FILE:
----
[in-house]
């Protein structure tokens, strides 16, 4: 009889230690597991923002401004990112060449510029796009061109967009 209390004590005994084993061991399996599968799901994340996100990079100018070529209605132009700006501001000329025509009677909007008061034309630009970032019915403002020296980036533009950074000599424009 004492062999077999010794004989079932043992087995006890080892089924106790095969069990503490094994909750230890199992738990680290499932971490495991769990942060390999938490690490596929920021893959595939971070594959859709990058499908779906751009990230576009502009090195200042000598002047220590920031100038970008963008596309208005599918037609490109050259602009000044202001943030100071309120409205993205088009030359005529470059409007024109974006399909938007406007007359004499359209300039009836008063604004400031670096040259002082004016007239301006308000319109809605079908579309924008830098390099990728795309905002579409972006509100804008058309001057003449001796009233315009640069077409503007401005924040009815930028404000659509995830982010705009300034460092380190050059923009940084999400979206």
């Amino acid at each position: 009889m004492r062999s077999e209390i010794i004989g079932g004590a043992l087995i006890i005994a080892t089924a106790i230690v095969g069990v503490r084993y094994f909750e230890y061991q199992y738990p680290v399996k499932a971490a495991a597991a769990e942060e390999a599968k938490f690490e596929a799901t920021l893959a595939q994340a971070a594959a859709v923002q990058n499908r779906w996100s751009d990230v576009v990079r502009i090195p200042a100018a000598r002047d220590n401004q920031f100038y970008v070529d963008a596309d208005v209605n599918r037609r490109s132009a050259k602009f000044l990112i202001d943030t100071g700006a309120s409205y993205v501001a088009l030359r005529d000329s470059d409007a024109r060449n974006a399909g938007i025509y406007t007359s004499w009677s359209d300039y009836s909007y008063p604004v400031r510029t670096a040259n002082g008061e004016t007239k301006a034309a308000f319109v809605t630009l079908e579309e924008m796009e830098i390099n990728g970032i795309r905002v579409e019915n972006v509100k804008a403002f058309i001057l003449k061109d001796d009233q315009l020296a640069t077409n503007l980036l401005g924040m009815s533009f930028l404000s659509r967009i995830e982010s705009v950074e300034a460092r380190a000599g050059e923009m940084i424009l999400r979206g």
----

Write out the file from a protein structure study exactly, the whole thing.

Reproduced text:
[in-house]
């Protein structure tokens, strides 16, 4: 009889230690597991923002401004990112060449510029796009061109967009 209390004590005994084993061991399996599968799901994340996100990079100018070529209605132009700006501001000329025509009677909007008061034309630009970032019915403002020296980036533009950074000599424009 004492062999077999010794004989079932043992087995006890080892089924106790095969069990503490094994909750230890199992738990680290499932971490495991769990942060390999938490690490596929920021893959595939971070594959859709990058499908779906751009990230576009502009090195200042000598002047220590920031100038970008963008596309208005599918037609490109050259602009000044202001943030100071309120409205993205088009030359005529470059409007024109974006399909938007406007007359004499359209300039009836008063604004400031670096040259002082004016007239301006308000319109809605079908579309924008830098390099990728795309905002579409972006509100804008058309001057003449001796009233315009640069077409503007401005924040009815930028404000659509995830982010705009300034460092380190050059923009940084999400979206």
């Amino acid at each position: 009889m004492r062999s077999e209390i010794i004989g079932g004590a043992l087995i006890i005994a080892t089924a106790i230690v095969g069990v503490r084993y094994f909750e230890y061991q199992y738990p680290v399996k499932a971490a495991a597991a769990e942060e390999a599968k938490f690490e596929a799901t920021l893959a595939q994340a971070a594959a859709v923002q990058n499908r779906w996100s751009d990230v576009v990079r502009i090195p200042a100018a000598r002047d220590n401004q920031f100038y970008v070529d963008a596309d208005v209605n599918r037609r490109s132009a050259k602009f000044l990112i202001d943030t100071g700006a309120s409205y993205v501001a088009l030359r005529d000329s470059d409007a024109r060449n974006a399909g938007i025509y406007t007359s004499w009677s359209d300039y009836s909007y008063p604004v400031r510029t670096a040259n002082g008061e004016t007239k301006a034309a308000f319109v809605t630009l079908e579309e924008m796009e830098i390099n990728g970032i795309r905002v579409e019915n972006v509100k804008a403002f058309i001057l003449k061109d001796d009233q315009l020296a640069t077409n503007l980036l401005g924040m009815s533009f930028l404000s659509r967009i995830e982010s705009v950074e300034a460092r380190a000599g050059e923009m940084i424009l999400r979206g």